6 Sneaky Reasons Behind Your Body Odor
Sometimes odors can’t be tackled only with soaps and scrubs. Here are a few surprising factors that can give you B.O.—and how to fix them (fast, we promise!).
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A new Rx
You take medicine to feel better. But some medications can increase sweating and dry mouth which can lead to major body odor and breath — which definitely doesn’t make you feel good, says Sherry Ross, MD, a women’s health expert and author of She-ology. The most common culprits are morphine, antihistamines, decongestants, certain antidepressants, pain killers, and muscle relaxers, she says. Ask your doc about switching to a different medication or if you absolutely must stay on it, try using a clinical-strength antiperspirant/deodorant — just make sure you’re avoiding these 11 common deodorant mistakes everyone makes.
A spicy food addiction
Sulfur-containing gases are what causes body odor after you eat certain foods. Foods heavy in garlic, curry, or other spices release these gasses when your body breaks them down, says Marie Jhin, MD, dermatologist and author of Asian Beauty Secrets. These smelly gases are released through your pores, leaving you with body odor for a few hours post meal, she says. To avoid this kind of body odor, be smart about meal timing. “Don’t eat these foods before an important meeting or a date,” she says. Already hit the Indian buffet for lunch? Don’t panic. Drink plenty of water, take a shower if possible, and apply a deodorant-antiperspirant, she says. It’s not just spicy foods: check these common foods that can cause body odor, too.
Sky-high stress levels
Sweating is a natural response to stress but even worse, the smelliest sweat actually happens when you’re stressed, Dr. Jhin says. “Stress” sweat comes from apocrine glands and is odorless until it mixes with your skin’s bacteria, causing a pungent body odor, she explains. (Sweat from heat or exercise is made more of water and electrolytes and so has a different odor, she adds). To head off a stress-sweat emergency, proactively wear a clinical-strength antiperspirant/deodorant so you’re covered when stress strikes. If this doesn’t do the trick talk to your doctor about a prescription antiperspirant or Botox which is FDA-approved for underarm sweating, she says. Also: Keep up with your laundry. “Washing clothing regularly decreases the number of bacteria available to break down our sweat into odor-causing byproducts,” says dermatologist Lauren Ploch, MD, of the Georgia Dermatology & Skin Cancer Center in Augusta.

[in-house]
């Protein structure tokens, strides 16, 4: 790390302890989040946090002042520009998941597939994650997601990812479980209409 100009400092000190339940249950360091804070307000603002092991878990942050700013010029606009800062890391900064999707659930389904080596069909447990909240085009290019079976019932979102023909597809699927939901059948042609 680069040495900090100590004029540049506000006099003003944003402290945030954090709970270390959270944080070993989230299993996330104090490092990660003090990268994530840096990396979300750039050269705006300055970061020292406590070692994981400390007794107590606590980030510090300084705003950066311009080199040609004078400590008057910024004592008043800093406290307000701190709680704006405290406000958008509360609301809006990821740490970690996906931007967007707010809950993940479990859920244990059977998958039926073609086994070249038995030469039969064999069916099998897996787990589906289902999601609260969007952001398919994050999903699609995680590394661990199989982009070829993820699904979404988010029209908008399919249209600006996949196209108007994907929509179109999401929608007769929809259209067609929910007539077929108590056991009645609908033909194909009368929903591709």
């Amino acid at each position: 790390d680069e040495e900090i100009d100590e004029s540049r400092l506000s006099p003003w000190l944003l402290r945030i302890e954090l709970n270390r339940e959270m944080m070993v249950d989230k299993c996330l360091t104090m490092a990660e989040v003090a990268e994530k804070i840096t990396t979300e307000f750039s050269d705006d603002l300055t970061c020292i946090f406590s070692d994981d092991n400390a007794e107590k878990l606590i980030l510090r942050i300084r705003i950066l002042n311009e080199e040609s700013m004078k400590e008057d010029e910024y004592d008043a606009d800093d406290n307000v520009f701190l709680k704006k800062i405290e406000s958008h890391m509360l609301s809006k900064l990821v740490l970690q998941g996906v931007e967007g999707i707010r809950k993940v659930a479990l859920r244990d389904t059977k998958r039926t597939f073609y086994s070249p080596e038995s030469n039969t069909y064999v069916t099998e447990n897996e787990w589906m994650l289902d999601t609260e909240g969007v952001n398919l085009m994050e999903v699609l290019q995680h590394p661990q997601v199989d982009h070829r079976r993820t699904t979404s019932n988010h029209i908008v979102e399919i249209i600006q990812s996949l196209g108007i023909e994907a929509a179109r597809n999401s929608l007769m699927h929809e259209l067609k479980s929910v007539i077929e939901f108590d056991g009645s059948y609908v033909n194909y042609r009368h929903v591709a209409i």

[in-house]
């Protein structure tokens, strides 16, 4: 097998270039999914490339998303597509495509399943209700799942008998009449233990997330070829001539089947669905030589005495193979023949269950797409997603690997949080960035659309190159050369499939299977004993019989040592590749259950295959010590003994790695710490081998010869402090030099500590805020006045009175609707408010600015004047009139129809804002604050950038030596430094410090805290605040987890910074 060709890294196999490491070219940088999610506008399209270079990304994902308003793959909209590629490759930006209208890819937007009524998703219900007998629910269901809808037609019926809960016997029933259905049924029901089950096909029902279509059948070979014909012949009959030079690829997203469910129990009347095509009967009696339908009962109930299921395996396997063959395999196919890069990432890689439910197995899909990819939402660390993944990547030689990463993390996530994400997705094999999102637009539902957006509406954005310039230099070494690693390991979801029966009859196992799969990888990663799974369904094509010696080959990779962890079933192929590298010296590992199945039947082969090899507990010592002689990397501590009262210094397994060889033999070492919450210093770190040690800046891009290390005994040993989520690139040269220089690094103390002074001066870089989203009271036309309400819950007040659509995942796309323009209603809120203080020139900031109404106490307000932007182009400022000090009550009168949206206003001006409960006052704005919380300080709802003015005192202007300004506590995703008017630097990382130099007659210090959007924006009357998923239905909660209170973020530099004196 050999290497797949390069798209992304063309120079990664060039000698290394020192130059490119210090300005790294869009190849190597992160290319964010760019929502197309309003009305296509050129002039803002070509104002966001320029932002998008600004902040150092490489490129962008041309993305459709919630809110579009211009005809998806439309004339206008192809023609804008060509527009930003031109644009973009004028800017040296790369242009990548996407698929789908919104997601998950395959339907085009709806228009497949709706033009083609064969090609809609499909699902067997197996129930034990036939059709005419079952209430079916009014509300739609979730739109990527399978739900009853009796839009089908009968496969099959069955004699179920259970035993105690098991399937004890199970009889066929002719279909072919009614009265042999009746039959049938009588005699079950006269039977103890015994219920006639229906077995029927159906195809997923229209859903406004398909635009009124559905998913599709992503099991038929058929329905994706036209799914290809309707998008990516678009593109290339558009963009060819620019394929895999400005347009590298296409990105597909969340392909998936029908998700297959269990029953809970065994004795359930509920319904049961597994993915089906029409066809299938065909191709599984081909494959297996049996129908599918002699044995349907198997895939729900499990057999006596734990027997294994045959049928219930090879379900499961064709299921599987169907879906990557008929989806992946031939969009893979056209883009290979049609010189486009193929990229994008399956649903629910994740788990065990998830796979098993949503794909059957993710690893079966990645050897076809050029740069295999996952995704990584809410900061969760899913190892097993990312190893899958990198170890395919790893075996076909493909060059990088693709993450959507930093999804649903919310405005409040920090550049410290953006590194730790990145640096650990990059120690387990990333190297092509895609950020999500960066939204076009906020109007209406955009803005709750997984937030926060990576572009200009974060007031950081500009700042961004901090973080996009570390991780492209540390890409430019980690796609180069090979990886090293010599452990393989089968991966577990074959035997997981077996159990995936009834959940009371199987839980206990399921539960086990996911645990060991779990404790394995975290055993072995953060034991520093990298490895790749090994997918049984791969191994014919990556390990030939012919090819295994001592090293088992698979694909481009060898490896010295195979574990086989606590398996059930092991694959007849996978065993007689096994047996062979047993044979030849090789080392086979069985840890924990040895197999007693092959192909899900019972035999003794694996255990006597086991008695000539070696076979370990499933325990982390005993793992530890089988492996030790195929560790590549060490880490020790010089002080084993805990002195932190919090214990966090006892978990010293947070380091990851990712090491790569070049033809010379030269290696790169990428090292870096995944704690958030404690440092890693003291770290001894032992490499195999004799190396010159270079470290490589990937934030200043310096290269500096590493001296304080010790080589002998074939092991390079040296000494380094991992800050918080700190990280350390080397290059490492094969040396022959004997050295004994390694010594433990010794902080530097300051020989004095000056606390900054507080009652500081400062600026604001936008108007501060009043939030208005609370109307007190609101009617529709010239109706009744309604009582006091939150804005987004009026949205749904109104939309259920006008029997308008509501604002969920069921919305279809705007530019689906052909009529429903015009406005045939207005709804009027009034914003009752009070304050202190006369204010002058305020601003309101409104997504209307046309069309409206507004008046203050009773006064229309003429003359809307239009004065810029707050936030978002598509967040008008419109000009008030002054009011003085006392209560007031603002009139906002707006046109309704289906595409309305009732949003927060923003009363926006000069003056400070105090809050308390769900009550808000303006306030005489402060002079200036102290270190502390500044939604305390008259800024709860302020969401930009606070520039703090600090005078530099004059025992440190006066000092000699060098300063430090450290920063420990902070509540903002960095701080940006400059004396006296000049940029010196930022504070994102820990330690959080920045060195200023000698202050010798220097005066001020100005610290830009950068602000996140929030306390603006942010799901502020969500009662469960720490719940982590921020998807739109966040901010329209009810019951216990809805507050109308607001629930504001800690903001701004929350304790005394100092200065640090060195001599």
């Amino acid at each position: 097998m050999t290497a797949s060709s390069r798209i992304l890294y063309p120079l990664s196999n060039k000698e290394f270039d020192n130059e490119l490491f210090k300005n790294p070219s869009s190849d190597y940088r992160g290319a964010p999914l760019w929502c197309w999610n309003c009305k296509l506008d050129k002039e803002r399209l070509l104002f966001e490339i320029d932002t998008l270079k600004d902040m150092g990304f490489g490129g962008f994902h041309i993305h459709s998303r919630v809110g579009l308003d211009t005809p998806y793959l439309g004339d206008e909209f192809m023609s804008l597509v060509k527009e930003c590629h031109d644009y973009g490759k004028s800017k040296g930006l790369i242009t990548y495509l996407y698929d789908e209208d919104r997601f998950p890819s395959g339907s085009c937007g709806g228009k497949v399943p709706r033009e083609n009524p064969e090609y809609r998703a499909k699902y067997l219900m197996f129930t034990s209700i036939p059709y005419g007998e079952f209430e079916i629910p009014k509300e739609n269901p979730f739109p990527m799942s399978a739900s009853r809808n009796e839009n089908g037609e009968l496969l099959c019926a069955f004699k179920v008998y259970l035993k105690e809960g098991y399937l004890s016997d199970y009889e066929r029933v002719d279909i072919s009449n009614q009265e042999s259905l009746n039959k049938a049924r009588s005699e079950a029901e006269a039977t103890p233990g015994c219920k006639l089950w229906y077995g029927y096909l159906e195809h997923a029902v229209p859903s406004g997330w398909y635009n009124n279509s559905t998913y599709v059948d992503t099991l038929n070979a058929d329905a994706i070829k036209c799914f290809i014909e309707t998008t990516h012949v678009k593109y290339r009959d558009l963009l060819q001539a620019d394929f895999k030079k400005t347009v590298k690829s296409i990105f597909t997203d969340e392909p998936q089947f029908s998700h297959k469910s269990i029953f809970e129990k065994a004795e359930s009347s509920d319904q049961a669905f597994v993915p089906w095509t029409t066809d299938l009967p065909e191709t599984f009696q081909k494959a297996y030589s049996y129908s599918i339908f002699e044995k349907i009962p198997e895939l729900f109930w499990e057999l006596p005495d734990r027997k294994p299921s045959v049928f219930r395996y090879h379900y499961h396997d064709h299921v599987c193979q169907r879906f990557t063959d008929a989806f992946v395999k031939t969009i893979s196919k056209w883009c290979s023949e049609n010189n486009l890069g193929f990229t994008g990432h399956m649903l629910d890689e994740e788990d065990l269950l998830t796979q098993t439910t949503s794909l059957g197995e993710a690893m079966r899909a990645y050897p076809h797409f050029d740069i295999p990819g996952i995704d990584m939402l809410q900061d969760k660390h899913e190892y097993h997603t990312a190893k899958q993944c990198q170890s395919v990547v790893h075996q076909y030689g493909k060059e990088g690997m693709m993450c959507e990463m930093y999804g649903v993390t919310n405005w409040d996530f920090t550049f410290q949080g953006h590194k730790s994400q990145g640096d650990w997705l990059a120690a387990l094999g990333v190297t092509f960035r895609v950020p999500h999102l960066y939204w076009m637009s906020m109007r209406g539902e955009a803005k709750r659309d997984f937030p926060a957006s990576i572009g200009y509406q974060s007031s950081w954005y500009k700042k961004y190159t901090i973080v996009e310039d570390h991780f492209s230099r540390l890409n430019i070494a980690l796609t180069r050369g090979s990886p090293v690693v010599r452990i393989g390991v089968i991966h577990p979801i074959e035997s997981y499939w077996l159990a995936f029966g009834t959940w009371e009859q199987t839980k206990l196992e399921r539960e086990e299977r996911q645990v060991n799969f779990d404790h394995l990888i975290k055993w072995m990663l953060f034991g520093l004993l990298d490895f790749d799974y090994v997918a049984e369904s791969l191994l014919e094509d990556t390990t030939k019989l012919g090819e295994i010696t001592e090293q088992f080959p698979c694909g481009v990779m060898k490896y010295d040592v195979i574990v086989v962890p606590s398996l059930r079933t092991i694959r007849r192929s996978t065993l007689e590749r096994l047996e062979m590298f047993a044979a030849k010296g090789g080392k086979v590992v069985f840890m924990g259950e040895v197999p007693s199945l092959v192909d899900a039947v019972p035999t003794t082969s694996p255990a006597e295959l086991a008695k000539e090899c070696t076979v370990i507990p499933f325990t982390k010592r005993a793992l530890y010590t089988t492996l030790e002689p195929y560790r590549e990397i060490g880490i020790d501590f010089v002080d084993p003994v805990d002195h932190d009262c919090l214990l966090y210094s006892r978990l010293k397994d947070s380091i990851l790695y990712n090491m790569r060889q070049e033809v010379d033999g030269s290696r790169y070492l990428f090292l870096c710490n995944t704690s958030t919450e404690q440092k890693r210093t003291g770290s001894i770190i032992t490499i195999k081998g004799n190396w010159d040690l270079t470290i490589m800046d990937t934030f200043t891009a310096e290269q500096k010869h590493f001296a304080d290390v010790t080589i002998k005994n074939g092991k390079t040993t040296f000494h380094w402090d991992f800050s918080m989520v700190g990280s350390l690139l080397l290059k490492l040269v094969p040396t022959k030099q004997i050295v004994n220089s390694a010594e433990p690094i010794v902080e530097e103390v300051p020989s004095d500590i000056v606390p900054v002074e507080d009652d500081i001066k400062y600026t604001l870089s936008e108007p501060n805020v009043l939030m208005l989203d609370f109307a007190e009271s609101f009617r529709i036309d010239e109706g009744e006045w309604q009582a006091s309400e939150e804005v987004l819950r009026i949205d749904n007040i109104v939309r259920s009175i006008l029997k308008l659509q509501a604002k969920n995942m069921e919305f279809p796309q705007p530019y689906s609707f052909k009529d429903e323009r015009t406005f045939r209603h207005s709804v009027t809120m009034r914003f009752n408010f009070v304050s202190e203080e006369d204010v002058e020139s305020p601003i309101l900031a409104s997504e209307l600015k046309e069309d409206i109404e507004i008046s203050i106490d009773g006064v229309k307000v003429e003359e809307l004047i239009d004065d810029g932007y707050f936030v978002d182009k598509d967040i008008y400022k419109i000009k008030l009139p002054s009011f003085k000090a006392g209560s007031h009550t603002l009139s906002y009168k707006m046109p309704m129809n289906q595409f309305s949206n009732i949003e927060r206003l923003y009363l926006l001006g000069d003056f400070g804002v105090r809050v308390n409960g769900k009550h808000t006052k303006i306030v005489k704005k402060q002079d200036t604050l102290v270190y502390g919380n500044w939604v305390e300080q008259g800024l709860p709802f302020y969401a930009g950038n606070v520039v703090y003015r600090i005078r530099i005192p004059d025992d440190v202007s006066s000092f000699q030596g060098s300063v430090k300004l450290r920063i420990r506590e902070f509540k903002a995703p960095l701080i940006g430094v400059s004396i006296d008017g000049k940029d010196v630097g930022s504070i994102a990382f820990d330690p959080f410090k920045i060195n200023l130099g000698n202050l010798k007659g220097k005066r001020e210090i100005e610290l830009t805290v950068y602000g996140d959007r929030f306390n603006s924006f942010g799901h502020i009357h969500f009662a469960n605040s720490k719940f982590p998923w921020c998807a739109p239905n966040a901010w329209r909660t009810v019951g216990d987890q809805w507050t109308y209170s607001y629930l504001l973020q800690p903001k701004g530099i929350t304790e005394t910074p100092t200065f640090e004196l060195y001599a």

A boozy night out
As your body breaks down alcohol and it goes through your bloodstream, some of it comes out of your breath and sweat, which is why you can often smell the booze on someone before you even know they’ve been drinking, says Dr. Ross. This effect is magnified by alcohol abuse because when the liver becomes damaged it metabolizes less of the alcohol, leaving more to come out through your body odor, she says. This one has a fairly simple fix: Don’t drink or drink less. Try alternating alcoholic beverages with water and limit yourself to one or two servings, she says. Dr. Jhin also suggests putting on fresh clothing and taking a long soapy shower when you get home from the bar. Here are some things your body odor can reveal about your health.
Forgetting to wash your bra
Admit it: Do you wear the same one or two bras days in a row? A bra’s fabric touches beneath your arms, across your back and between your breasts and chest, all areas prone to sweat, Dr. Ross says. And to that the fact that bras are often made of fabrics that don’t wick away moisture and you’ve got a situation ripe for body odor. “The moisture can make bacteria and fungus overgrow,” says Dr. Jhin. That trapped sweat and moisture cause bad odor and rashes, too, she says. Consider this an excuse to go shopping: Buy three to five of your favorite bras that you can rotate, says Kimmay Caldwell, a professional bra fitter with 11-plus years in the industry. “Don’t wear the same bra two days in a row,” says Caldwell. “Not only will this stretch out the elastic, but overwear also leads to more oils and odors.” Avoid synthetic fabrics (like spandex), which trap sweat as they rub against the skin, causing odors to linger. Opt for breathable fabrics like cotton, sheer mesh, or lightweight lace, suggests Caldwell.
Ever slip your bare feet into heels at work, or wear ballet flats or casual sneakers sans socks? You’re asking for foot odor. “Wearing closed shoes without socks [to absorb the moisture] means feet are essentially bathing in their own sweat and bacteria,” says Dr. Jhin. “That buildup can cause bad foot odor.” Before you put shoes on in the morning or at night, apply some antiperspirant to your feet, she says. If you can, take your shoes off beneath your desk to give them some fresh air, which helps ward off bacteria growth. Once you’re home after a long day in shoes, put feet in a bacteria-killing bath of one part vinegar to two parts water, she recommends. And don’t wear the same shoes two days in a row. Rotate pairs so they can air out a little. Next, find out about the body odors you should never ignore.